Cures on the Horizon

As exciting as the notion of an artificial pancreas is, parents and caregivers are not giving up on a true biological cure for diabetes, either through islet cell replacement or regeneration. Work continues to progress, and hope is there as well.

Islet Cell Replacement

The buzz was huge in 2000 when the Edmonton Protocol was announced. Cadaver islet cells were used to replace the destroyed cells in a group of patients with Type 1 diabetes. With the help of some strong immunosuppressant drugs, the patients were able to remain insulin-free, some for more than five years. At the time, it was hailed as a near cure, a possible end to the question of how diabetes would be cured.

But some concerns lingered. The drugs given to keep the autoimmunity from attacking the new working islets were harsh; children could never go on them. Only patients in dire straits were considered. Most of the patients were eventually (within two to five years) back on insulin. In time, the scientific community realized that this procedure was not the “cure,” but it was a breakthrough.

Although most patients eventually ended up back on insulin, they also regained their ability to feel lows coming on; most of them had lost this ability, which had led to difficulty living their normal lives. Also, the procedure showed that islets can be easily “transplanted” into the body with just a day-patient treatment. All this data will help scientists move forward in search of a true cure.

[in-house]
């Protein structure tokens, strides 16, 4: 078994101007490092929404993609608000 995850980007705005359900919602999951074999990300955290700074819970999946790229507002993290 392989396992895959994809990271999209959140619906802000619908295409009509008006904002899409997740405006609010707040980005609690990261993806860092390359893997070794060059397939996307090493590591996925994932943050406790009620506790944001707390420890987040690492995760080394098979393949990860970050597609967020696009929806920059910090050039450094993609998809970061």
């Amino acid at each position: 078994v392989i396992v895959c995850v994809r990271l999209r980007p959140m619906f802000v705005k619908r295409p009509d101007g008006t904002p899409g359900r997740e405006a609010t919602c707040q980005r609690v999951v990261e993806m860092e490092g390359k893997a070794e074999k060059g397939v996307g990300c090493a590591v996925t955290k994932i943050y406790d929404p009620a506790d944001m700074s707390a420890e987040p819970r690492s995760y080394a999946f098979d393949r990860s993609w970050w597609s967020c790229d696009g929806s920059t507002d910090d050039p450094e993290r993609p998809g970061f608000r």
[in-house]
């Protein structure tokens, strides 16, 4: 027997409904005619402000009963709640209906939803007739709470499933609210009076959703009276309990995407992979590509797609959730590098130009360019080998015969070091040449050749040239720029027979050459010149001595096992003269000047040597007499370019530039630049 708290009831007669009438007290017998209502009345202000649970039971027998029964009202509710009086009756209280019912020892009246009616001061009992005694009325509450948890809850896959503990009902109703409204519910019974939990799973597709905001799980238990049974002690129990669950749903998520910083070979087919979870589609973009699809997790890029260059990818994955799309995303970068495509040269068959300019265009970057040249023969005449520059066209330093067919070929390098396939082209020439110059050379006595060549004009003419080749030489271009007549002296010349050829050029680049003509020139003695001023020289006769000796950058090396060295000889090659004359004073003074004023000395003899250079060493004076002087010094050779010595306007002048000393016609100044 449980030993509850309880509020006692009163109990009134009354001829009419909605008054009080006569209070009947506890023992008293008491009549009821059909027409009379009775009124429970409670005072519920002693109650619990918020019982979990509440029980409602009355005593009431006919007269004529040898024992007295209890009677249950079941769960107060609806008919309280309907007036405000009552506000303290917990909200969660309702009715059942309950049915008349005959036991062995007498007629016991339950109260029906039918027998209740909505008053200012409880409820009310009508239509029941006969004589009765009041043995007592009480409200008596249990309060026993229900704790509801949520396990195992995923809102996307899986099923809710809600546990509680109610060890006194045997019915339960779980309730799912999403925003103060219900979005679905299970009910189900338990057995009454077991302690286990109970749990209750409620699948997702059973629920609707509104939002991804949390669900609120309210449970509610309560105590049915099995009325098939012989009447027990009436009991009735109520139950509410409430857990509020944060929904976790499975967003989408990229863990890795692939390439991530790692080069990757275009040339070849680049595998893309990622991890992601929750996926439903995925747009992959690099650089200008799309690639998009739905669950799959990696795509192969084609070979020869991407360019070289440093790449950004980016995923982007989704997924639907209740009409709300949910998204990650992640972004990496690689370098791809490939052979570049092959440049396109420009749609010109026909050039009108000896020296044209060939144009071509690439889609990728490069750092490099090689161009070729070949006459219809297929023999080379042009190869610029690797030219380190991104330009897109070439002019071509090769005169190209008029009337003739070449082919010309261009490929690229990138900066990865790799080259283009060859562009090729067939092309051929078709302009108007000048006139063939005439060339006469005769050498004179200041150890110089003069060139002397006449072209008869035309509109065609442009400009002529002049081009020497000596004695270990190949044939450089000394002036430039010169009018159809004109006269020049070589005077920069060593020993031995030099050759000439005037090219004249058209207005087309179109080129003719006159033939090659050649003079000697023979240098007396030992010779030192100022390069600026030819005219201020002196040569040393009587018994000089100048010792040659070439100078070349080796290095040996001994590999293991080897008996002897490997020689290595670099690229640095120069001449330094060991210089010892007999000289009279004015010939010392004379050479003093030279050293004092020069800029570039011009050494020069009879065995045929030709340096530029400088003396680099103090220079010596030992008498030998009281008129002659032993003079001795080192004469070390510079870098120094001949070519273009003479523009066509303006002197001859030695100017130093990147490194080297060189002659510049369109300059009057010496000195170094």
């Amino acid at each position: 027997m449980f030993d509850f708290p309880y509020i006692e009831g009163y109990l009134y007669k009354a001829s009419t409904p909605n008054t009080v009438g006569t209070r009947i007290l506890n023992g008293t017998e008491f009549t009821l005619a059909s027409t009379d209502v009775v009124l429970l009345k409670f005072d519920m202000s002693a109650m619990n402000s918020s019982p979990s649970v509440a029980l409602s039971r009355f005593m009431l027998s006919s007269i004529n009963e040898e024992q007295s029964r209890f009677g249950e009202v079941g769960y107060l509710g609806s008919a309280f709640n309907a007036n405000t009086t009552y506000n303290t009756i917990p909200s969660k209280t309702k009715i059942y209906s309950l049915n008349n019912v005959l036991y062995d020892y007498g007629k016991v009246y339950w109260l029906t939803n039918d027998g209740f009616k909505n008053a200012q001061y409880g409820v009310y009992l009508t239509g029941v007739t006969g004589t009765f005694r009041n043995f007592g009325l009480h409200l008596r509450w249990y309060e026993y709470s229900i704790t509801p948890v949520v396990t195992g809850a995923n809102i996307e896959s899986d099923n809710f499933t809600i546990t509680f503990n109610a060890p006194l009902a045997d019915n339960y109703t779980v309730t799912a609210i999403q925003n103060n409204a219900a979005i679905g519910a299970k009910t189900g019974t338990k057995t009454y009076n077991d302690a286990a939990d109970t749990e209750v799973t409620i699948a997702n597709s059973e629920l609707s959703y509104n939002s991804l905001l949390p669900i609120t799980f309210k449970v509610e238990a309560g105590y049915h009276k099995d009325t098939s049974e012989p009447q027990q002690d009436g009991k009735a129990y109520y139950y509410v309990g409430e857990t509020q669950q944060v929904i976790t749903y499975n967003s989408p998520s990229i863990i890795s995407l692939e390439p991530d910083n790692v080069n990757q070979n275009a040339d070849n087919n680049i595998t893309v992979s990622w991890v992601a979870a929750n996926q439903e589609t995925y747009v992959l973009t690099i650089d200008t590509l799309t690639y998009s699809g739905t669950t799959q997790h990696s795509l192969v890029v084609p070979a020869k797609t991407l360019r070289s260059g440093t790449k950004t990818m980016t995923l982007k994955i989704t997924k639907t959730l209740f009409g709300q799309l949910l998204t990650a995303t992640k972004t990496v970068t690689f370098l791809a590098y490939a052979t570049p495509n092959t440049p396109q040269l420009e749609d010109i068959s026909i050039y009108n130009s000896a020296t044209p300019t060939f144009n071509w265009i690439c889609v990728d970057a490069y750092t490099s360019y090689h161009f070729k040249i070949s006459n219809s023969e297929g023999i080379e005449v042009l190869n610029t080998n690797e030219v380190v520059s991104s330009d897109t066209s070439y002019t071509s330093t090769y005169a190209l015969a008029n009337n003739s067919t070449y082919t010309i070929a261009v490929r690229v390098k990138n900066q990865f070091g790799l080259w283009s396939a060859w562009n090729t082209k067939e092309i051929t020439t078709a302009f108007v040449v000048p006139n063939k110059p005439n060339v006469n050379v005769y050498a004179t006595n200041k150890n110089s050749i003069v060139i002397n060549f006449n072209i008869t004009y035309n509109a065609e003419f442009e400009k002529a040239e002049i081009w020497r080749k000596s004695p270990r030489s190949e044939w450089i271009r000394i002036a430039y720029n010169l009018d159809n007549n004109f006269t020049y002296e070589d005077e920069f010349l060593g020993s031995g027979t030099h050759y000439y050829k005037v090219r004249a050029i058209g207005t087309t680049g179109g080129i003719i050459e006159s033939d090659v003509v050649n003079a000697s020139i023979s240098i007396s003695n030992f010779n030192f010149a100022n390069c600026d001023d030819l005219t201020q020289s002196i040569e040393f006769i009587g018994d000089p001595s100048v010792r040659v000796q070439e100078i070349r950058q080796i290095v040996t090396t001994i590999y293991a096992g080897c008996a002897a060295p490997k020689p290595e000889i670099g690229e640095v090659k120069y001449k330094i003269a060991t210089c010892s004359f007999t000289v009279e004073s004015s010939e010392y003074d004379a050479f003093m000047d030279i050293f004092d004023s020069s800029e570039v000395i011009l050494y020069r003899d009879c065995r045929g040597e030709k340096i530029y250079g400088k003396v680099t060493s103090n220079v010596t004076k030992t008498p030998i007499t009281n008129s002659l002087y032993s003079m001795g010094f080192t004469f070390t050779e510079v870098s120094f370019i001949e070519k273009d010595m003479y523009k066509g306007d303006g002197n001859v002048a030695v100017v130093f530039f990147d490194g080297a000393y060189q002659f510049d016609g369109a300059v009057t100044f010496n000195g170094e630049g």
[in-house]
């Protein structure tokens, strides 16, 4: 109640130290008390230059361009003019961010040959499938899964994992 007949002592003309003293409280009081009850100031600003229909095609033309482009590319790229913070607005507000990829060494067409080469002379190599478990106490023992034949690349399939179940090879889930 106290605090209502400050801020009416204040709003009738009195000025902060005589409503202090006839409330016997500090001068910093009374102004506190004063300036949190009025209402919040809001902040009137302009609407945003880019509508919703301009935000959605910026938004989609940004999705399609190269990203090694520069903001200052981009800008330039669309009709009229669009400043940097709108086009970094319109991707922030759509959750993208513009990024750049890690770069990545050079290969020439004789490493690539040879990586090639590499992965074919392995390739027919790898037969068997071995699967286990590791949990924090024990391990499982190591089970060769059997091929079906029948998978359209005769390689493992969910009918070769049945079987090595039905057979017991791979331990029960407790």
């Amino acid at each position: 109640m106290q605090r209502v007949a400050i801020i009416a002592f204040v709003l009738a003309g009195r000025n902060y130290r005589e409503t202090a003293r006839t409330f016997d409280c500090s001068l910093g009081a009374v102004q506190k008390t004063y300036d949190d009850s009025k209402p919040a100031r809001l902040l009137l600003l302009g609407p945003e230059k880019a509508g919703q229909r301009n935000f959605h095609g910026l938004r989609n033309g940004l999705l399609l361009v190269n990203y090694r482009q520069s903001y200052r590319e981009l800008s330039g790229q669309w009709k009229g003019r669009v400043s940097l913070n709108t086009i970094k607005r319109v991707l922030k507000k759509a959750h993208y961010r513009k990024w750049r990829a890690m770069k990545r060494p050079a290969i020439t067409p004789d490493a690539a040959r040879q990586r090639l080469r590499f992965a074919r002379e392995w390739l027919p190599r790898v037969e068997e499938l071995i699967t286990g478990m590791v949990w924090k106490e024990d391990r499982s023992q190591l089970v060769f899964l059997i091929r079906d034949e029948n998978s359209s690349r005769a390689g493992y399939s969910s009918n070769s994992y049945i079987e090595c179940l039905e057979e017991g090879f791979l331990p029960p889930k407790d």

Learning about the Edmonton Protocol is as easy as going to, clicking on the News and Information link and then clicking on The Edmonton Protocol for Islet Transplants. It's worth understanding it in its entirety.

Regeneration of Islets

Scientists have also discovered something intriguing: Even in patients who have had diabetes for more than two decades, a tiny bit of islet cell activity remains. That finding brought forth the concept of islet cell regeneration. If researchers could coax the body's remaining cells into creating new cells, the body could replace its dying cells on its own, eliminating the need for any kind of transplant. In other words, the patient would no longer need any kind of immunosuppressant drugs, since the replacement cells would come from their own body. Researchers around the world are working on this concept daily. Regeneration could also eliminate the need for a large amount of islet cells from cadavers or another source, something that scientists are struggling with now as well.


If scientists can find a way to get a human body to constantly reproduce islet cells, they could find a way for the body to fight off autoimmune diabetes for good.

Regeneration is still being studied in animal models, but groups like the Diabetes Research Institute and the Juvenile Diabetes Research Foundation are dedicating millions of dollars to push the science forward.

Stopping Autoimmunity

Drugs, such as AntiCD-3 , are in human clinical trial right now to reverse autoimmunity in people with diabetes, as well as with other autoimmune diseases such as celiac disease and psoriasis. If these drugs work well in humans, they could, when combined with regeneration or islet cell replacement, bring researchers closer to the entire puzzle of a cure for diabetes. They could also be used to stop the progression of diabetes when detected early, protecting the remaining functioning islet cells before too many are killed off and, thus, stopping the onset of Type 1 before a child is fully diagnosed.

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